Issues with the moral model of addiction

The best known models for addiction currently are disease models, and yet currently we live in a world where addiction is seen as a moral failing.

Cultures all around the world treat addicts with hatred and disdain. Even our own governments have been known to paint us as drains on society, undeserving of support, and fully deserving of the mistreatment we face.

Scientist have known for a long time that the moral model of addiction fails to explain it as a phenomenon. It tends to be concentrated among groups exposed to high levels of trauma. Despite this, addiction can come for anyone.

Addiction knows no boundaries. Rich or poor, POC or white, educated or school drop-out. People don’t appreciate quite how easily it could be them, doing anything for that next fix. This is certainly a case of “check your privilege”.

As an autistic person, who has been through active addiction, there are a few things I have noticed.

Regardless of your social class, addiction is treated as a shameful secret. The main difference is that the rich have access to fancy and expensive rehabilitation services, while those with less money have to get by on state funded services.

Those state funded services are rarely suited to autistic people.

Another thing I gave noticed is that when you are a sober addict, everyone is quick to remind you that you have a disease, that it’s not your fault. When you are actively using, those same people are just as likely to treat you as if you choose to be addicted.

A final thing I have noticed is that even medical staff, who themselves push the disease model for treatment purposes, will sometimes treat your addiction as a nuisance at best, a moral failing at worst.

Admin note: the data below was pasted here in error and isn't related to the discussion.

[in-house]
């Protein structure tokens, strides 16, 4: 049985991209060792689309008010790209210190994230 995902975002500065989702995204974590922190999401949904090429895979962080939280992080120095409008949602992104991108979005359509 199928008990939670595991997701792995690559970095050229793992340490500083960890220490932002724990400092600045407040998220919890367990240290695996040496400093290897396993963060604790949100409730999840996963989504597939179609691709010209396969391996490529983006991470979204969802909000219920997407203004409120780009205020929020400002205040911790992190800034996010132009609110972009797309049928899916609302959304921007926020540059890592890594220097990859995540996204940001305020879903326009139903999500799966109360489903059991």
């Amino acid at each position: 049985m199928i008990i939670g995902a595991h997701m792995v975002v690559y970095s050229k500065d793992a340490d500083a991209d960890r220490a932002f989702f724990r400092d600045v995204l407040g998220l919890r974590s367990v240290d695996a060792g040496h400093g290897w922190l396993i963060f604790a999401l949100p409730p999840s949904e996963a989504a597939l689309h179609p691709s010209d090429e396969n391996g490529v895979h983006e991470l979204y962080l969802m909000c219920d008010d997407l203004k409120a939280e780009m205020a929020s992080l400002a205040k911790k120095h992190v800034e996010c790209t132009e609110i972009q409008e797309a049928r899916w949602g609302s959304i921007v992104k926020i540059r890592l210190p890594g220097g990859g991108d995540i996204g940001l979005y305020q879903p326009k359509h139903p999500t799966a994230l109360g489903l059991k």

The moral model of addiction exists, in likelihood, because addicts cause a lot of harm and chaos when actively engaging with the object of their addiction. When people can’t see past their privilege as non-addicts, they seek to find blame for negative behaviour.

Addicts are labelled as challenging. But as many will tell you in the autistic community, calling somebody challenging falls short. There is always a valid underlying reason for behaviour.

I’m willing to bet that for most addicts, that reason is trauma.

That is why I talk so regularly about addiction amongst Autistics. Autistic people experience trauma at a much higher rate than the general population, increasing the risk of developing an addiction.

The moral model especially fails autistic addicts, who just by existing autistically, find themselves alienated from society. When the shame of addiction that the moral model dictates is added to the mix, it makes for a huge risk of isolation, and an increase in the risk of suicide.

I would speculate that the moral model of addiction is why so many autistic addicts go without formal diagnosis. Autistic people are regularly infantilised, treated as if we are filled with child-like innocence. This makes it less likely that an addict will be diagnosed as autistic.

If every autistic addict had a formal autism diagnosis, I suspect that the already alarming suicide rate for Autistics would be even higher.

For the sake of every person coping with an addiction, not just autistic addicts, we must defuse the moral model. I believe that if we want to move forward in our understanding of this phenomenon, we must used a trauma-informed model.

Maybe then, we can see that the war on drugs, is a war on traumatised people.

Published by David Gray-Hammond

David Gray-Hammond is an autistic mental health and addiction advocate living in the South East of England. He is in recovery from addiction and psychosis, as well as other complex mental health conditions. He was diagnosed as autistic seven months after achieving sobriety, and is resolved to share his experiences with the world in the hopes of being the person that he needed when he was younger.

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